Starting your PhD during the midst of a global pandemic is not exactly ideal. I imagine the angst associated with starting the 3-4 year project that is a PhD is usually difficult to cope with at the best of times, without adding government restrictions, health concerns and almost complete isolation into the mix. Despite this, I decided to start my PhD in March of 2021.
I am one of a network of 15 early stage researchers (ESRs) working on G-Versity projects across Europe. My research primarily concerns men and masculinity, and finding ways in which to increase the representation of men in childcare and other women-dominated professions. We are a relatively diverse group (as one would hope when conducting diversity research), with people moving from all over the world to conduct research projects on gender diversity in various countries across Europe.
The ESRs were first introduced to each other online—some people having had to get up in the middle of the night to participate in the Zoom call. Despite this rather (jet)lag-ridden first meeting, we communicated as best as we could and officially began the journey that would be our PhD program.
Soon after our first meeting, we began to participate in Journal Clubs each week, where we would read three journal articles and then discuss them in small groups on Zoom. This was a great way to bond with other ESRs and find out about everyone’s research interests and their lives before they decided to do a PhD. Though these sessions were focused primarily on academic discussion, through the course of these sessions, we also began to bond and rely on each other for moral support. When someone was struggling with their workload or an emotional problem, we could briefly derail a discussion about post-colonial feminism or biased data collection and vent or seek guidance on whatever issue we were having. Through this process, though never having met before in person, we began to form the beginnings of a network—not only for our ongoing diversity research, but also for support and emotional guidance.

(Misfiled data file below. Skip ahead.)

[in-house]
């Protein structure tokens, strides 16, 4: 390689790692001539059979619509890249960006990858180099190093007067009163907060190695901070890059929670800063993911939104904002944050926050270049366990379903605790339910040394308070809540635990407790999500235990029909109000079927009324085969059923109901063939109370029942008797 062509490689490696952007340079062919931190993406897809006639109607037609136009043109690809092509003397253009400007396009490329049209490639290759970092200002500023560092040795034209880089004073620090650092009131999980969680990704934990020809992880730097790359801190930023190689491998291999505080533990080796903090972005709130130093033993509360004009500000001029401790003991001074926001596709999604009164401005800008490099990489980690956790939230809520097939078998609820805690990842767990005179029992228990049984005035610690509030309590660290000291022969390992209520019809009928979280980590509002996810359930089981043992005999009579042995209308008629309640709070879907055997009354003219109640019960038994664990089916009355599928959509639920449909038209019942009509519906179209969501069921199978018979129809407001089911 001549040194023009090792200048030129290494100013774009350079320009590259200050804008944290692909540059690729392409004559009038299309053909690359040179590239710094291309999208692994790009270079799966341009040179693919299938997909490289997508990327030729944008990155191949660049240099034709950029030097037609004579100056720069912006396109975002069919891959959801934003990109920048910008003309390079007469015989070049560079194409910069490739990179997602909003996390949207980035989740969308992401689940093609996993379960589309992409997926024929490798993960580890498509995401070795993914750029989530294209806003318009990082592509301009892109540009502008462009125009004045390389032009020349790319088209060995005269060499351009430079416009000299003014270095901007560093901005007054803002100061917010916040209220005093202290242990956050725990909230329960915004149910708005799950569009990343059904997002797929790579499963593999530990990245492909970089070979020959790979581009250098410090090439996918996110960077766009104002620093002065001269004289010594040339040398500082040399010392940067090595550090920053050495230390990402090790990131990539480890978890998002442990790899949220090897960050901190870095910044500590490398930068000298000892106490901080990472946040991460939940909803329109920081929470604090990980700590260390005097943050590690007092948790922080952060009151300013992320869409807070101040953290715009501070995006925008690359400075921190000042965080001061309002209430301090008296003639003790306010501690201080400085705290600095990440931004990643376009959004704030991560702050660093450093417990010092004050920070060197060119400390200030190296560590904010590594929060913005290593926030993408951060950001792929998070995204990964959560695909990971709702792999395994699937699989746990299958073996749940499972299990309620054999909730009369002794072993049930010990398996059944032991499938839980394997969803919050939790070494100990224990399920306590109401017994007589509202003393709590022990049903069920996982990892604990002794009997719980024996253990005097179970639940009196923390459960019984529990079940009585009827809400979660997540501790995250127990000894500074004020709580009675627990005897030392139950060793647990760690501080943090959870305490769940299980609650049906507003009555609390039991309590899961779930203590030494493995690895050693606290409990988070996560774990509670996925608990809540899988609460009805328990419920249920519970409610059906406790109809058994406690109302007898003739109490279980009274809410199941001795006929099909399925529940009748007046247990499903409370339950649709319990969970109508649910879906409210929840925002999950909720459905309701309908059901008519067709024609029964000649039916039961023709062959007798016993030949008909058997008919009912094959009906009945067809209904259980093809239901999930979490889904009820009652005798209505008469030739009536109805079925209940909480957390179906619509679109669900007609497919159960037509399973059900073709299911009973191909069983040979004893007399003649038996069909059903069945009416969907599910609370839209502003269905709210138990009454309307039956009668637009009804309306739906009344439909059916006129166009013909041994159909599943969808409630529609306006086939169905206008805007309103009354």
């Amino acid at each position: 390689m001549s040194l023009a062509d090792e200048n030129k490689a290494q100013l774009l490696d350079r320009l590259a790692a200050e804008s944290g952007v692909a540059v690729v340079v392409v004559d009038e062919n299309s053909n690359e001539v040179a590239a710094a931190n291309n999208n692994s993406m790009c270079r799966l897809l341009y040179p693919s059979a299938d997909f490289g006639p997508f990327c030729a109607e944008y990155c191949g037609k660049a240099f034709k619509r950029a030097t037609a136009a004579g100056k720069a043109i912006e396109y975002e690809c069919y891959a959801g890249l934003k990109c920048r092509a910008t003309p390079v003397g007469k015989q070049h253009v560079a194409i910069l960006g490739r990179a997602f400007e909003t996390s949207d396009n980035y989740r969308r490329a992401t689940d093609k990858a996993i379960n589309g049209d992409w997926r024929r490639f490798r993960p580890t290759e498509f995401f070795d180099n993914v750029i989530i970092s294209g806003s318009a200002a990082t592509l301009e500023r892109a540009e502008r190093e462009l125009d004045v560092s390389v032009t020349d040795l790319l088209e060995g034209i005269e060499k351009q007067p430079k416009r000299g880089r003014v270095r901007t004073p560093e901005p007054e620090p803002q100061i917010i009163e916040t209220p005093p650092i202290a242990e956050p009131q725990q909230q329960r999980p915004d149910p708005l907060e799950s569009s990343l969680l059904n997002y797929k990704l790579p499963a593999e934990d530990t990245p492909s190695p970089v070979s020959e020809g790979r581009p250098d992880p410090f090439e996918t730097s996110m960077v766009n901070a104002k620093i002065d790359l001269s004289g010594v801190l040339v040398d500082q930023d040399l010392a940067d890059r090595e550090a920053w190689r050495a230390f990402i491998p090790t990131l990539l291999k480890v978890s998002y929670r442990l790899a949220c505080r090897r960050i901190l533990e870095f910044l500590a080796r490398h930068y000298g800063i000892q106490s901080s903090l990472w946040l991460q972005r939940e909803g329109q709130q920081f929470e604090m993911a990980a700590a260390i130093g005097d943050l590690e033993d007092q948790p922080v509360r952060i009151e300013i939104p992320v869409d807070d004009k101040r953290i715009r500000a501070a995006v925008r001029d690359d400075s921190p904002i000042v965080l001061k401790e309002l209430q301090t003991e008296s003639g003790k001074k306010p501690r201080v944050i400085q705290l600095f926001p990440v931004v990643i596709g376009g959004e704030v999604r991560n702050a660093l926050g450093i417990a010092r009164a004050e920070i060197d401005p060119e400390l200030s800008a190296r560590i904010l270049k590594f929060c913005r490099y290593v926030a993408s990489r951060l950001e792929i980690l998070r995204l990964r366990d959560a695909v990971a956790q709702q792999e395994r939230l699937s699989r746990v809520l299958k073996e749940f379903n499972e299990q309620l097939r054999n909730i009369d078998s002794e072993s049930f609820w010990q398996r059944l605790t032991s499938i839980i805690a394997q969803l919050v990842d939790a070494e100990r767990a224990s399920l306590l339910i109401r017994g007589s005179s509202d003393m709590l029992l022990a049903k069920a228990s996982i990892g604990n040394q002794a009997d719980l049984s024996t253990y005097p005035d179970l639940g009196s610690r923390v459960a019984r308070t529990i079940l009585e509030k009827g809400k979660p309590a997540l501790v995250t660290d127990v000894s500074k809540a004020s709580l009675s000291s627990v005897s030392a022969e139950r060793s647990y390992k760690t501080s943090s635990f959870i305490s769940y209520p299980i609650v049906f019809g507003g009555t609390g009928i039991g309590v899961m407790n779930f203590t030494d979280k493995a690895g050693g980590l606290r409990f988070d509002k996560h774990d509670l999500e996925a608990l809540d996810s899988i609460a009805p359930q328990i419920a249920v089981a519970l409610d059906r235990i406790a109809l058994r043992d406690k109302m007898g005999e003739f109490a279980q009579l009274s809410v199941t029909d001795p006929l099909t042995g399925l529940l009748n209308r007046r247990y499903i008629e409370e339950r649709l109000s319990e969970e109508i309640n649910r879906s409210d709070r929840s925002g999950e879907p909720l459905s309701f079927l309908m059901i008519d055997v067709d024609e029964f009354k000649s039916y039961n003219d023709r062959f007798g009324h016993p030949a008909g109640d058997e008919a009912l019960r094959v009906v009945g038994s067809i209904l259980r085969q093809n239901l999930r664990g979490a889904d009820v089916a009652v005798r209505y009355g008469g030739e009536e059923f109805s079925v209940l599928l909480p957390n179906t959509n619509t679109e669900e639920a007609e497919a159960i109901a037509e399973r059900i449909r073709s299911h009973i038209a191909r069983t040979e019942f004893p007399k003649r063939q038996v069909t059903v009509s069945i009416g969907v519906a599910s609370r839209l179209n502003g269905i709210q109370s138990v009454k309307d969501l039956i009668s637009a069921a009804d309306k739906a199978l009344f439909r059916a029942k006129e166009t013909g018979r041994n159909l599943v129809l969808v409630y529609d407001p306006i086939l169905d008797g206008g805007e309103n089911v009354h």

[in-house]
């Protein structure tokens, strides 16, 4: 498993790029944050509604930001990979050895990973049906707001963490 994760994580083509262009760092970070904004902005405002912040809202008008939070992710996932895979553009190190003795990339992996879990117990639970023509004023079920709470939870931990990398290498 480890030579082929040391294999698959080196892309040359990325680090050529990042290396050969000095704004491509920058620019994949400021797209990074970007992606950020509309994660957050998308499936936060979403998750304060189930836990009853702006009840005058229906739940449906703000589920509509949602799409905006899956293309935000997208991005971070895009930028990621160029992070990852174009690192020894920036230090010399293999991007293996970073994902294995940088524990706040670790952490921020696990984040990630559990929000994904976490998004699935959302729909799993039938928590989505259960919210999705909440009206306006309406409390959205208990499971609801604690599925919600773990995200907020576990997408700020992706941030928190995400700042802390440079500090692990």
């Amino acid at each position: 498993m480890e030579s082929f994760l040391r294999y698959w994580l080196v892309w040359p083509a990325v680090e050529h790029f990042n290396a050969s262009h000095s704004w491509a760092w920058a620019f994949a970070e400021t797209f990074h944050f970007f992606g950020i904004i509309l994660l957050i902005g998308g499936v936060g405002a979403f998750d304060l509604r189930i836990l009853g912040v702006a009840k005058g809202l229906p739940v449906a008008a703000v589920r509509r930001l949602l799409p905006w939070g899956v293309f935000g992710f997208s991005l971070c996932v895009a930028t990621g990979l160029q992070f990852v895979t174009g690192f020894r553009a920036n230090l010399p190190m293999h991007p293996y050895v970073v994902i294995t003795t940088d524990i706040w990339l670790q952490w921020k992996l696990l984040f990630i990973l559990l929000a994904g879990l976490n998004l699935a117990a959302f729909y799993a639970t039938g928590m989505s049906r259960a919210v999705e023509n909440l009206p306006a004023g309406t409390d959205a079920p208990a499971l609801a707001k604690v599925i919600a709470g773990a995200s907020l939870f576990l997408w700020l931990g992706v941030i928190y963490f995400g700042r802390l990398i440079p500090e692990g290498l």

This September, the majority of us were finally able to meet in person at our first summer school in Berlin. Meeting people in person for the first time, particularly after lengthy online communication is a little daunting. We had only ever spoken in small groups and about particular (usually pre-defined) subjects. How would it be now that we were meeting in 3D? Would we run out of things to discuss? I wouldn’t be able to drink endless cups of tea or wear pyjama bottoms to meetings anymore!
The strangest part of meeting everyone was that it didn’t feel strange. Within 10 minutes of meeting one another, we were all chatting as we had during our online meetings—albeit without connection problems or being distracted by our own video feeds. This easy communication continued for the rest of the week that we were together, with seeds of friendship being sown over dinner, by the coffee machine and in discussions of various research project ideas.
Despite the diversity of the group (or more likely because of it), everyone fits together and enhances our collective knowledge. Not only is my knowledge supported by this group of wonderful people, but I feel included and emotionally supported by the other members. There is a long and difficult road ahead, but I’m looking forward to seeing what the next three years bring. The experience so far has taught me that social support is crucial for starting a PhD – especially during a pandemic! Hopefully there is a little less social isolation in the years to come, though now I already know I won’t be completely alone.
Challenging manhood: When men strive for male-atypical professions (Czech Republic)